Medication-Assisted Treatment Improves Outcomes for Patients With Opioid Use Disorder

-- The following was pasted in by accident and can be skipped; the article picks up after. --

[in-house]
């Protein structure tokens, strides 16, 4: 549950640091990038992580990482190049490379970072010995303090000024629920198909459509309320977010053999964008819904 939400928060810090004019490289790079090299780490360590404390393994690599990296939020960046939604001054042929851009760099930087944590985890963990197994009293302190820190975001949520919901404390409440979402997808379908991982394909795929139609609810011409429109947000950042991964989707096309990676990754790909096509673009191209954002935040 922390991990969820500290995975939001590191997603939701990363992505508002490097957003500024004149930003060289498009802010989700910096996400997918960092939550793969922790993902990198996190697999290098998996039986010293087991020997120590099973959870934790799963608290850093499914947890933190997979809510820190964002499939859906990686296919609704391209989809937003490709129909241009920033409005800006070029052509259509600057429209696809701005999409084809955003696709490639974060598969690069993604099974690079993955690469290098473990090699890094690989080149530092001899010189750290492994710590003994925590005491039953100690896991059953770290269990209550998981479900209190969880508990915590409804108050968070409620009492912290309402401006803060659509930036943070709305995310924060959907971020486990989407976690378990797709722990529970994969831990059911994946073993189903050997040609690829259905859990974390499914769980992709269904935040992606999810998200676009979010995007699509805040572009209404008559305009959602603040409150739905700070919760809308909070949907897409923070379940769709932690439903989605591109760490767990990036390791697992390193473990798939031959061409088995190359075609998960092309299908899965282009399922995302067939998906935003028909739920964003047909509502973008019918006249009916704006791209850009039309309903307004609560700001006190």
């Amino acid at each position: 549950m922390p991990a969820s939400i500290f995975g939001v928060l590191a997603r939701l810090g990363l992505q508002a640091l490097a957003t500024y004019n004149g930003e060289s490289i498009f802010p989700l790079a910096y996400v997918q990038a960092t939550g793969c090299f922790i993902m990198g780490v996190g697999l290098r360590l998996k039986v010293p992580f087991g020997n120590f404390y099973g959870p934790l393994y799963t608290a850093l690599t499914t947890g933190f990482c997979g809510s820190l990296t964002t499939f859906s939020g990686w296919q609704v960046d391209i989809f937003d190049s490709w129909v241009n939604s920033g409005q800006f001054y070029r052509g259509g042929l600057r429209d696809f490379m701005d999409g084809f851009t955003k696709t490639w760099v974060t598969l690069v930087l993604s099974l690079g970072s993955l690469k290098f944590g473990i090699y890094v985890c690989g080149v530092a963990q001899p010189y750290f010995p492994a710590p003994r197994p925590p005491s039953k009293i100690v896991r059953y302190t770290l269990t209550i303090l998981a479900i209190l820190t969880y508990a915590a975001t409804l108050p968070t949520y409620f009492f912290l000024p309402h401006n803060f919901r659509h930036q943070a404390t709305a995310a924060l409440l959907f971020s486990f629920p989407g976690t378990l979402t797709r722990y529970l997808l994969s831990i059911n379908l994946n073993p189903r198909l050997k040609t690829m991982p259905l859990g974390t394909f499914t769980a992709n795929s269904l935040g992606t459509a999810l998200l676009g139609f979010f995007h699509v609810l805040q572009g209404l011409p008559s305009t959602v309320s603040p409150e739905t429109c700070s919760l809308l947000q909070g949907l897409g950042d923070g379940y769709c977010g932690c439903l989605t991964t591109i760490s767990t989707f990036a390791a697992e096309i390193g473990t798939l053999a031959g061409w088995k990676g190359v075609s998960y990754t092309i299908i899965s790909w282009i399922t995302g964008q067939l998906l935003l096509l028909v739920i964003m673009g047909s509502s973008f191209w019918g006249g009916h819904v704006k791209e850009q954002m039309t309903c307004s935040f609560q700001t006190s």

An overview on Medication-Assisted Treatment (MAT) for Opioid Use Disorder from the PEW charitable trusts. Opioid overdoses cause one death every 20 minutes. Medication-assisted treatment (MAT)—a combination of psychosocial therapy and U.S. Food and Drug Administration-approved medication—is the most effective intervention to treat opioid use disorder (OUD) and is more effective than either behavioral interventions or medication alone. MAT significantly reduces illicit opioid use compared with nondrug approaches, and increased access to these therapies can reduce overdose fatalities. MAT pairs nondrug therapies, such as counseling or cognitive behavioral therapy, with an FDA-approved medication to treat OUD. These drugs—methadone, buprenorphine, and naltrexone—are available in various product formulations and doses. Each medication differs in the way it works to relieve symptoms of opioid withdrawal and/or block the euphoric effects of the drugs. Consistent with the approach used for other chronic diseases such as diabetes, treatment plans for OUD are patient specific and created with input from the patient, the prescriber, and other members of the health care team. Download the MAT outcomes PDF here for an overview, background, treatment, approved medications, how it works, and effectiveness of MAT.
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